We may have just recovered from another historic Grand National with Rachael Blackmore becoming the first-ever female jockey to win the race on Minella Times, but we thought it would be good to look back on another dramatic Grand National.
Every year comes with its own drama. From the moment the entries are revealed, the weights become the talking point. Once the handicapper has worked everything out, the usual suspects complain about the unfair treatment of their horses – whether it is deserved or not.
Then, of course, we have a series of scratching stages, and unlike previous years, 2021 saw very few get withdrawn. Will it be the same for the 2022 Grand National?
Either way, this a race that rarely disappoints, so to celebrate the remarkable achievements of past winners, we look back on the 1967 race and why it was so special.
Foinavon The Outsider
We don’t often get a dramatic Grand National quite as we did in 1967. Foinavon entered the race as a 100/1 rank outsider.
Almost nobody fancied the horse, and we doubt that even the jockey John Buckingham thought it could come home first.
Buckingham wasn’t even due to take the ride. The horse’s trainer John Kempton had bought for 2,000 guineas in 1965 for owners Cyril and Iris Watkins and Mac Bennelick. Kempton was supposed to take the ride that day. However, he couldn’t make the weight, so rode a different horse at Worcester.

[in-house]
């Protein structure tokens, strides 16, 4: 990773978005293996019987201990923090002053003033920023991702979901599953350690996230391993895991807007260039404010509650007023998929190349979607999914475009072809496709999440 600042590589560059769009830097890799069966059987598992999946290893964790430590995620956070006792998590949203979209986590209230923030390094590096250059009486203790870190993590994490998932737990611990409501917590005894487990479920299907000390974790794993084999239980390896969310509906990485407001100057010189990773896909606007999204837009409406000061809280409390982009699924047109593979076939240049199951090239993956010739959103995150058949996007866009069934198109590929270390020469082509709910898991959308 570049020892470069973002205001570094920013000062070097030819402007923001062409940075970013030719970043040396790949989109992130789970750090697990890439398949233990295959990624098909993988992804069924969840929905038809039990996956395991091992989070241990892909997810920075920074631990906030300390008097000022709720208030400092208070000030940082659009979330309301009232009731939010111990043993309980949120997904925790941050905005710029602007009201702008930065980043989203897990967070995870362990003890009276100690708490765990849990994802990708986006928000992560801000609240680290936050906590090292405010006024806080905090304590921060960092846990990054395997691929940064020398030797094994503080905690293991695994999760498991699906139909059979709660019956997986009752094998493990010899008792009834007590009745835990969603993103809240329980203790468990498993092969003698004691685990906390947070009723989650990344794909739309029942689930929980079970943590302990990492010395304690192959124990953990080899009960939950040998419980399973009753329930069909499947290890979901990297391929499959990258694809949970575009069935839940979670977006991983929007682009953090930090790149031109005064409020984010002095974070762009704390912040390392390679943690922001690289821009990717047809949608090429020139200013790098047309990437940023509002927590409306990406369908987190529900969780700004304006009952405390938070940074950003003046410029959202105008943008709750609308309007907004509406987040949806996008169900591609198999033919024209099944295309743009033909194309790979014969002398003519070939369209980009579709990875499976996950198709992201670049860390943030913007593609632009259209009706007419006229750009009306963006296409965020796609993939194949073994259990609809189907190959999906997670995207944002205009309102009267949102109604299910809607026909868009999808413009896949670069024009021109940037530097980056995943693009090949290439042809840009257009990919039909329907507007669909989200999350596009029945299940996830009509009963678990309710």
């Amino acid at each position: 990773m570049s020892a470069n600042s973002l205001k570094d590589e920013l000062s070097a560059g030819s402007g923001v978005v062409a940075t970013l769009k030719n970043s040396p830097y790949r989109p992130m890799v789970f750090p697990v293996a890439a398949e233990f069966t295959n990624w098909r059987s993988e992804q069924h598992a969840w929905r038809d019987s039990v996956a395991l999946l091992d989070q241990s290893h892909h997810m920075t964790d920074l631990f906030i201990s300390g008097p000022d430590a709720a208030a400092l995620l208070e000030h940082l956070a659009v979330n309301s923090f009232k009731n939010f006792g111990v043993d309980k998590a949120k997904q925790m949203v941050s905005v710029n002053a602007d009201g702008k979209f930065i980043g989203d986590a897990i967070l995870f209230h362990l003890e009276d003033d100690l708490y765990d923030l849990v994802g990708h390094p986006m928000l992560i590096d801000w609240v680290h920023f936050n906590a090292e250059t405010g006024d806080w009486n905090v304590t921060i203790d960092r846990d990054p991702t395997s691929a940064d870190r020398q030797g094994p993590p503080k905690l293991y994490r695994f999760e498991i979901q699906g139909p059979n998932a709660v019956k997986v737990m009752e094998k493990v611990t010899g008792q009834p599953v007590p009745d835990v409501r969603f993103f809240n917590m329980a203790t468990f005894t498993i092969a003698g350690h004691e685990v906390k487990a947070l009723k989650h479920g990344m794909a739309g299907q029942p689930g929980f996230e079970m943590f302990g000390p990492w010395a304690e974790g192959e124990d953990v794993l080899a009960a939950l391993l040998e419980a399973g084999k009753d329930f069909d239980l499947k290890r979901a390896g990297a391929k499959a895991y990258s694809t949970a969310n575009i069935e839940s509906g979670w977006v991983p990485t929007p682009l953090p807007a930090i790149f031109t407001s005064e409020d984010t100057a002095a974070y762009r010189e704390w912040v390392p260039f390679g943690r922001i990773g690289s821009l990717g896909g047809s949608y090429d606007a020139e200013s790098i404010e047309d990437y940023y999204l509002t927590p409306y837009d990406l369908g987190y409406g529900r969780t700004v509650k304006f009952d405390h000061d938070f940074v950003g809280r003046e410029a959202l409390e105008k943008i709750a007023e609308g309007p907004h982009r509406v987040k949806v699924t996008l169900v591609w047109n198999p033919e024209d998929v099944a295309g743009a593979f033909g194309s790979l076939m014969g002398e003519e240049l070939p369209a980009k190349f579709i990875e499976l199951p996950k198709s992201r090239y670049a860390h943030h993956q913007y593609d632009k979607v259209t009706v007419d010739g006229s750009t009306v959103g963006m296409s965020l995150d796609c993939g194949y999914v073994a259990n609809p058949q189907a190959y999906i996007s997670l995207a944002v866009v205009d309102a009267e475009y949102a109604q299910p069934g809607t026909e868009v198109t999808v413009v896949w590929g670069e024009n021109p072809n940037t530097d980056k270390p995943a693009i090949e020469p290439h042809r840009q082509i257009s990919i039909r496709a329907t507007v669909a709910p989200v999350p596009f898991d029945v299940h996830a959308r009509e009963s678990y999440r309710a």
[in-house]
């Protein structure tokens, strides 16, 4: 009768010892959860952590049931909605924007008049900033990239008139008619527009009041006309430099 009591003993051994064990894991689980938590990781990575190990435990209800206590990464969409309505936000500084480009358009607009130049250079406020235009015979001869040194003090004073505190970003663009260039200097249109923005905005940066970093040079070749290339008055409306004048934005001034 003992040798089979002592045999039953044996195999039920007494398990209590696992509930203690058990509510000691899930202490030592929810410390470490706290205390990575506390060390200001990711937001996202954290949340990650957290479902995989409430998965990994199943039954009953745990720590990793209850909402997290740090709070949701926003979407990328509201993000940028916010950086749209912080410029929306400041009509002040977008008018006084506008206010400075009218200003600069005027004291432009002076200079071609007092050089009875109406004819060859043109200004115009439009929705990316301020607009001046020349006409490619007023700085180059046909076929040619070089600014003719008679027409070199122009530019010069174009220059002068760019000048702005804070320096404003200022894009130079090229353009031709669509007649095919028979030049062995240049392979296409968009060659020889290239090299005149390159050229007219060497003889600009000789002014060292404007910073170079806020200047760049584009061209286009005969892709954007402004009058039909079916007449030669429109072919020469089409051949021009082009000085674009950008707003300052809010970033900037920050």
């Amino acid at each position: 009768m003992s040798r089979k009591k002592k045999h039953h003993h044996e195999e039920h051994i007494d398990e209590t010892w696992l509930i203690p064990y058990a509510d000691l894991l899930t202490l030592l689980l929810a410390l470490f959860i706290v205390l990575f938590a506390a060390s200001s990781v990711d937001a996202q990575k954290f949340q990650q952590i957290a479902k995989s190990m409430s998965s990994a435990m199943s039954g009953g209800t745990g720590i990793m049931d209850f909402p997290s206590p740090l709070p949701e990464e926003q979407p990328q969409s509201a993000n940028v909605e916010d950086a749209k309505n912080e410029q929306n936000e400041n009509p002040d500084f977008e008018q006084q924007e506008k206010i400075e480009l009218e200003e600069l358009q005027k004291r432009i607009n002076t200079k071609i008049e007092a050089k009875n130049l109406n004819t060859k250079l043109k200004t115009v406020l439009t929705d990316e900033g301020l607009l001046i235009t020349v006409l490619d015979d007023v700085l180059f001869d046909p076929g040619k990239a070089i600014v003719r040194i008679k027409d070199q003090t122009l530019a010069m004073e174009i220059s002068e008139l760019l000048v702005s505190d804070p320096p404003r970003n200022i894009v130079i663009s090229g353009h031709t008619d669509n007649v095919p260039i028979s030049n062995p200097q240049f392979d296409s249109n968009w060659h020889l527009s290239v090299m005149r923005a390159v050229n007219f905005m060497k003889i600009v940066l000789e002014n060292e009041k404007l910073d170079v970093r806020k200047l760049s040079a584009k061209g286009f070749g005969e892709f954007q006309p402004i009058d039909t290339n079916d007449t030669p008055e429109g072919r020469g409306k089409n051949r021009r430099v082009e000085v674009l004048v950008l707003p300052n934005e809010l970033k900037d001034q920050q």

As the owner wasn’t prepared to pay the additional fee for a ride in the National, three other jockeys passed on Foinavon. That is how John Buckingham ended up in the race.
Things could have been so different for Buckingham had Kempton made the 10st weight, as this was the ride that defined his entire racing career.
Chaos at the 23rd
For most of the race, it looked as though Foinavon was living up to its long odds.
It was well behind the field, and if in-play betting existed in those days, you probably would have got much greater odds than the 100/1 that was quoted pre-race.
However, everything changed at the 23rd fence. Several riderless horses came to it and got startled, deciding not to jump it.
Instead, they ran the length of the fence. This startled the leading group who were arriving at the scene, thus causing some of the horses to dismount their riders. Other horses attempted to jump the fence but failed.
It was absolute chaos. Horses were falling to the ground, jockeys chasing their rides, and almost nobody knew what was going on.
Calm In The Storm
Foinavon was not startled, though. Buckingham arrived at the fence and jumped it cleanly – the only one out of the entire field to do so on their first attempt.
This gave the pair an unexpected 30-length lead, which they managed to hold onto for the final seven fences.
After the epic win, Buckingham was interviewed post-race. He said “Everything seemed to stop in front of me.
“I managed to pull onto the outside. I nearly got stopped by two loose horses. After he jumped it, we were just on our own.
“I couldn’t believe it. It was wonderful.”
And it was wonderful. It’s just a shame neither the trainer nor the owner was there to see it. Thinking Foinavon had no chance, they opted to go to Worcester instead!
The 23rd fence was then named after the horse in 1984. You have to be a special ride to have a fence named after you, and Foinavon certainly befits that honour.
Buckingham passed away in December 2016, but he will always be remembered as the man who won one of the most dramatic Grand Nationals in the history of the sport.